Johnson, Writing, and Memory

By Greg Clingham | Go to book overview

CHAPTER 1
Johnson and memory

By all accounts Johnson had an extraordinary memory. Boswell remarks on his “almost incredible” powers of memory as a small child, and Edmund Hector observed that as early as his school days Johnson's “memory [was] so tenacious, that whatever he read or heard he never forgot. ” 1 All ofJohnson's contemporary biographers have stories about this strength of memory, and the precise terms of their commemoration deserve notice. The most commonly remarked on feature is Johnson's ability to retain in his mind over a period of time almost anything he had once heard or read. 2 This form of memory corresponds to Johnson's first definition in the Dictionary: “the power of retaining or recollecting things past; retention; reminiscence; recollection. ” The quotation from Locke offered to illustrate this definition, however, immediately problematizes the notion of memory as mere retention. As part of a larger argument about personal identity, to which I turn below, Locke's quotation proposes that “Memory is the power to revive again in our minds those ideas which after imprinting have disappeared, or have been laid out of sight. ” This introduces the paradoxical notion that the memory is able to retain ideas which are actually absent from the mind – either because they have “disappeared” or “been laid out of sight. ” Memory, from this perspective, seems to be a sophisticated engrammatological technology, an ironic, multiple, even duplicitous “power, ” “imprinting” that which is recollected, inventing that which is retained, and introducing a relationship of significant difference between Johnson's apparently interchangeable terms in this first definition of memory: retention, reminiscence, and recollection.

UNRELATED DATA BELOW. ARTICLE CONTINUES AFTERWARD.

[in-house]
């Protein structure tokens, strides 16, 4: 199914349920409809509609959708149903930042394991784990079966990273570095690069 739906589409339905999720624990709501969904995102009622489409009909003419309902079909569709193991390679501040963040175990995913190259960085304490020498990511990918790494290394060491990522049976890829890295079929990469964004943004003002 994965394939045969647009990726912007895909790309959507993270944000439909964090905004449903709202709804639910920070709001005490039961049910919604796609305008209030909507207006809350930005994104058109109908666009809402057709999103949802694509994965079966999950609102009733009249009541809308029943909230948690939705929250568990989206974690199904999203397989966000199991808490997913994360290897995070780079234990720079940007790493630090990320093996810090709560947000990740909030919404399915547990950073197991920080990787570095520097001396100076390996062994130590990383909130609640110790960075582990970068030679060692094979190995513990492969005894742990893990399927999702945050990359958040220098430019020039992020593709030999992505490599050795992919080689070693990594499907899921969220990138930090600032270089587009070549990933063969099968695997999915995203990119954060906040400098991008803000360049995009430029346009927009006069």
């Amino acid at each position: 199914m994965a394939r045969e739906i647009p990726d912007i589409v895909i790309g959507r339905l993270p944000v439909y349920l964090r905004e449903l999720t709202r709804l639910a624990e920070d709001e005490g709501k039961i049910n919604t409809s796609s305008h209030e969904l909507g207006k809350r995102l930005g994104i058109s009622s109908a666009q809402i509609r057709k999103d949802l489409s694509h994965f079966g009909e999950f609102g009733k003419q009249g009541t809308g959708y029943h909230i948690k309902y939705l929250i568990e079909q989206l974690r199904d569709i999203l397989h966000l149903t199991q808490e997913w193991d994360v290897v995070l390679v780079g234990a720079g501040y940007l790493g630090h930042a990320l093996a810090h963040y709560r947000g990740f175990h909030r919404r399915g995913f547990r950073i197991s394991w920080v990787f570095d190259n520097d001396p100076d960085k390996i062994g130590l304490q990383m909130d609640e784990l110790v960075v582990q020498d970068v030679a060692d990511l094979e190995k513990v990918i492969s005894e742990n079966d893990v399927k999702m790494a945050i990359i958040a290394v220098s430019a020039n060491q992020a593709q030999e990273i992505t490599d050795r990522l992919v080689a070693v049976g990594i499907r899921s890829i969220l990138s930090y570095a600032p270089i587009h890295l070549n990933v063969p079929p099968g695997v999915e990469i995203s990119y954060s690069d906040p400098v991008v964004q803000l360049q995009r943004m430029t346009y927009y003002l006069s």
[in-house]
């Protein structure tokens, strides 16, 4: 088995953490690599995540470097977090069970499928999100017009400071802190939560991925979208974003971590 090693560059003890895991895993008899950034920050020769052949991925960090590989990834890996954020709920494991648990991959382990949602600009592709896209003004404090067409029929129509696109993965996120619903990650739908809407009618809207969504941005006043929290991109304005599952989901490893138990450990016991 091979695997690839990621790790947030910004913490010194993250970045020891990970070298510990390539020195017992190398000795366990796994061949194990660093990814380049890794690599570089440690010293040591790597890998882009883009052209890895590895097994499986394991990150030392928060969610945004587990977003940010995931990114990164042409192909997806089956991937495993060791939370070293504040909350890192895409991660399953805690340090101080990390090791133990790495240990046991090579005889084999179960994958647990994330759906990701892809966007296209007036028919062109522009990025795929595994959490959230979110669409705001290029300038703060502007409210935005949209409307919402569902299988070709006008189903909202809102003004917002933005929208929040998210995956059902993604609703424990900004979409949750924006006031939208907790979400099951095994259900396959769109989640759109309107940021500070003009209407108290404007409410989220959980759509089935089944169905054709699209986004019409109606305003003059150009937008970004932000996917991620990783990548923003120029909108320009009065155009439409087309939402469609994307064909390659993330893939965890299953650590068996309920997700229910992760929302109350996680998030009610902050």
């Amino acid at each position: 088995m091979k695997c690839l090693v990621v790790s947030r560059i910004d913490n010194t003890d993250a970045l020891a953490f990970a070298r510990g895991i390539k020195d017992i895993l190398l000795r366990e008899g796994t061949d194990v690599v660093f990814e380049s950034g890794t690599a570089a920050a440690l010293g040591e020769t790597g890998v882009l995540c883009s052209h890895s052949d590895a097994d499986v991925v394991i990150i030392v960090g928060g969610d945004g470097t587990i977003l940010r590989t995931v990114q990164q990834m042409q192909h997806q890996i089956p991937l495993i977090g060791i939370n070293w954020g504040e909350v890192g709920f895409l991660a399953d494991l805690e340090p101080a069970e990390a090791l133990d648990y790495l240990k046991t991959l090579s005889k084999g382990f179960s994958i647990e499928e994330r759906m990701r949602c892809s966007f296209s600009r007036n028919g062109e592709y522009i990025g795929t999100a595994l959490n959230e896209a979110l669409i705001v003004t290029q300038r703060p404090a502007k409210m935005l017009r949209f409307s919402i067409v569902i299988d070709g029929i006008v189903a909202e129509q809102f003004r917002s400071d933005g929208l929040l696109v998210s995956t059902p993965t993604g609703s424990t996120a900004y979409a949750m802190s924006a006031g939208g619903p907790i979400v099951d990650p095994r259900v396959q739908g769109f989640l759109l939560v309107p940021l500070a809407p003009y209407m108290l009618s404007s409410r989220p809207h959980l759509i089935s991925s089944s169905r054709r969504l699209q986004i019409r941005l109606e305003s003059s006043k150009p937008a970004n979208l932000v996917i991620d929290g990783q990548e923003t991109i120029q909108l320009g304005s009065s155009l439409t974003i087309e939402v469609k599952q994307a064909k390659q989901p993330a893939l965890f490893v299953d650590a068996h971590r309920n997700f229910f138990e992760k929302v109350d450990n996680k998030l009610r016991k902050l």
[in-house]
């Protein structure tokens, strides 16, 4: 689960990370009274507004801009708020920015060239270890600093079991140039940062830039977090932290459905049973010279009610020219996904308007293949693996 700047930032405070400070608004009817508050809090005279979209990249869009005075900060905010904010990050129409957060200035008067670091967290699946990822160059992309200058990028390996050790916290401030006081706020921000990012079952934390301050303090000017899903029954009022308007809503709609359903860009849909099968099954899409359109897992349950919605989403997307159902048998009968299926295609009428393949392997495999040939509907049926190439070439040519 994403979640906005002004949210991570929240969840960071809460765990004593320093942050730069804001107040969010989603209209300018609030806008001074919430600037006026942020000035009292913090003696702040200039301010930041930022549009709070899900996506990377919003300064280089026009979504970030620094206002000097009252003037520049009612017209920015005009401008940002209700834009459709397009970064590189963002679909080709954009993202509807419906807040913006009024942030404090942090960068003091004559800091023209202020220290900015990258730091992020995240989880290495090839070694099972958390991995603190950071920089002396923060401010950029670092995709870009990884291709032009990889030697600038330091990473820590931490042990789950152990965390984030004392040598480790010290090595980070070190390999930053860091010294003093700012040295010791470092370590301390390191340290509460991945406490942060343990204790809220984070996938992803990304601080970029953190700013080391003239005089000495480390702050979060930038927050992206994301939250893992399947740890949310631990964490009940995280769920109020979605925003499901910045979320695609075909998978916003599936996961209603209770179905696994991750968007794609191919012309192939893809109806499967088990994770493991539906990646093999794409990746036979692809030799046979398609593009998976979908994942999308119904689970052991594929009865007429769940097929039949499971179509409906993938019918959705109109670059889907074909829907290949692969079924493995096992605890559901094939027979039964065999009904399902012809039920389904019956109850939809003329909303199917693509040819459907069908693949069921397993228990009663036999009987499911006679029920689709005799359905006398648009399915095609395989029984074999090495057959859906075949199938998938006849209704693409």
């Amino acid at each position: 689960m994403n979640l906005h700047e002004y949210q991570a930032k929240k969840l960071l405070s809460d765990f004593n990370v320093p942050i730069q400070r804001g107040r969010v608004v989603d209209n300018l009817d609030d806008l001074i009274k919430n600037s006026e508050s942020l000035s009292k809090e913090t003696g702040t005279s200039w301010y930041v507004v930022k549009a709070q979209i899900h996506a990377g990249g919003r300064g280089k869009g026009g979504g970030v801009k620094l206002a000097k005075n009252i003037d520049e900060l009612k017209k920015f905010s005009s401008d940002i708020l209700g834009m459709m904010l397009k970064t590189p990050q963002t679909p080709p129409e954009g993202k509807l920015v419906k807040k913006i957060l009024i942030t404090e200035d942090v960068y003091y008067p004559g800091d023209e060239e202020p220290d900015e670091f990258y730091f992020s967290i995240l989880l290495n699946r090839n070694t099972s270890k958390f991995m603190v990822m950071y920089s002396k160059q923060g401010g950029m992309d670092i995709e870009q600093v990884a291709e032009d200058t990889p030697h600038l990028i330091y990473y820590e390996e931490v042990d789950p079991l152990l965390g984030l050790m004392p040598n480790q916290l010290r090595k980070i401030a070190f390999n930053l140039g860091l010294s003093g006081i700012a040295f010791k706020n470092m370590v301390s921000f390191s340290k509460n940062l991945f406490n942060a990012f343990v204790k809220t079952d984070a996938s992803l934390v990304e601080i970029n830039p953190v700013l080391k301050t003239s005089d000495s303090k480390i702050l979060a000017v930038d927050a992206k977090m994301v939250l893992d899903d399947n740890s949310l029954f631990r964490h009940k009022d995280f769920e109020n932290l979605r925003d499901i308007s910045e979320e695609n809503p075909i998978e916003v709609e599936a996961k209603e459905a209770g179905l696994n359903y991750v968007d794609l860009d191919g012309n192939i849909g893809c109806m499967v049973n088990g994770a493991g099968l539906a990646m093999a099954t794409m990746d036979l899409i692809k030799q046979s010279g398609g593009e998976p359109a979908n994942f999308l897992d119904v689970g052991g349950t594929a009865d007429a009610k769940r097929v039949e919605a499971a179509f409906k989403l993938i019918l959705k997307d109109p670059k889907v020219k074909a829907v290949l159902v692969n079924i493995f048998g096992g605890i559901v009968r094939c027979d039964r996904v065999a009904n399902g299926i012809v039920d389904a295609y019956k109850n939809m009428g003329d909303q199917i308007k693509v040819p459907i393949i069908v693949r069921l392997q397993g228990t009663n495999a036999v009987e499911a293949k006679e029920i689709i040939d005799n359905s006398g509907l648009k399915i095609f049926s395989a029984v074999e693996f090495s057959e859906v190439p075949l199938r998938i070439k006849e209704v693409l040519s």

Johnson's early biographers echo this more complex, linguistically constructed understanding of memory as a power - perhaps the power governing his intellectual life. For example, William Shaw observes that Johnson's “memory retained with exactness whatever his judgment had matured, ” considering memory as the product of knowledge rather

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Johnson, Writing, and Memory
Table of contents

Table of contents

  • Title Page *
  • Contents vii
  • Acknowledgements viii
  • Abbreviations x
  • Introduction - Johnson and Authority 1
  • Chapter 1 - Johnson and Memory 14
  • Chapter 2 - Johnson and Nature 36
  • Chapter 3 - Law, Narrative, and Memory 60
  • Chapter 4 - Narrative, History, and Memory in the Lives of the Poets 89
  • Chapter 5 - Translation and Memory in the Lives of the Poets 122
  • Chapter 6 - Historiographical Implications 158
  • Notes 168
  • Bibliography 202
  • Index 216
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